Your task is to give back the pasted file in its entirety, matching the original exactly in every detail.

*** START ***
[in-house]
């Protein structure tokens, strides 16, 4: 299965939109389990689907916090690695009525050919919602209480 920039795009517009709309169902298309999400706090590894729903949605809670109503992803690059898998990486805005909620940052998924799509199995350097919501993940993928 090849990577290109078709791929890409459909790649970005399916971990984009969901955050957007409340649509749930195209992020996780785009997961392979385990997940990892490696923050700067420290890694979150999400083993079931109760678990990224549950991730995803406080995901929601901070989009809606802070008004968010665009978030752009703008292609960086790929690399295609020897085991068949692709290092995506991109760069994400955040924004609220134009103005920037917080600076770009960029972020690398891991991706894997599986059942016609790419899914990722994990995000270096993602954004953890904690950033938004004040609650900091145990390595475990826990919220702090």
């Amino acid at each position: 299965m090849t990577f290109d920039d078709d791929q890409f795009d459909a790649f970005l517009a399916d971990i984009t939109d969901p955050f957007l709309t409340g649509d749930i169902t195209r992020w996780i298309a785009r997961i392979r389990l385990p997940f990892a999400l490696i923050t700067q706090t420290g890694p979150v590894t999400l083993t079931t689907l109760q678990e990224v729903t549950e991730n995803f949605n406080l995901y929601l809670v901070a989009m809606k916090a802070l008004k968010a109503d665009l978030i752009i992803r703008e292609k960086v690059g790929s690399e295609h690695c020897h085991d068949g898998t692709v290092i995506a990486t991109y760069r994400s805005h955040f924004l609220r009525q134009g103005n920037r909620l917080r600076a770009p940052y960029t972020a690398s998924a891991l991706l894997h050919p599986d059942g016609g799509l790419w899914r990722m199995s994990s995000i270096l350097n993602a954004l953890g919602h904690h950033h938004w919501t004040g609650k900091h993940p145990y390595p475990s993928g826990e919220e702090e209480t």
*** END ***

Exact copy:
[in-house]
């Protein structure tokens, strides 16, 4: 299965939109389990689907916090690695009525050919919602209480 920039795009517009709309169902298309999400706090590894729903949605809670109503992803690059898998990486805005909620940052998924799509199995350097919501993940993928 090849990577290109078709791929890409459909790649970005399916971990984009969901955050957007409340649509749930195209992020996780785009997961392979385990997940990892490696923050700067420290890694979150999400083993079931109760678990990224549950991730995803406080995901929601901070989009809606802070008004968010665009978030752009703008292609960086790929690399295609020897085991068949692709290092995506991109760069994400955040924004609220134009103005920037917080600076770009960029972020690398891991991706894997599986059942016609790419899914990722994990995000270096993602954004953890904690950033938004004040609650900091145990390595475990826990919220702090």
């Amino acid at each position: 299965m090849t990577f290109d920039d078709d791929q890409f795009d459909a790649f970005l517009a399916d971990i984009t939109d969901p955050f957007l709309t409340g649509d749930i169902t195209r992020w996780i298309a785009r997961i392979r389990l385990p997940f990892a999400l490696i923050t700067q706090t420290g890694p979150v590894t999400l083993t079931t689907l109760q678990e990224v729903t549950e991730n995803f949605n406080l995901y929601l809670v901070a989009m809606k916090a802070l008004k968010a109503d665009l978030i752009i992803r703008e292609k960086v690059g790929s690399e295609h690695c020897h085991d068949g898998t692709v290092i995506a990486t991109y760069r994400s805005h955040f924004l609220r009525q134009g103005n920037r909620l917080r600076a770009p940052y960029t972020a690398s998924a891991l991706l894997h050919p599986d059942g016609g799509l790419w899914r990722m199995s994990s995000i270096l350097n993602a954004l953890g919602h904690h950033h938004w919501t004040g609650k900091h993940p145990y390595p475990s993928g826990e919220e702090e209480t």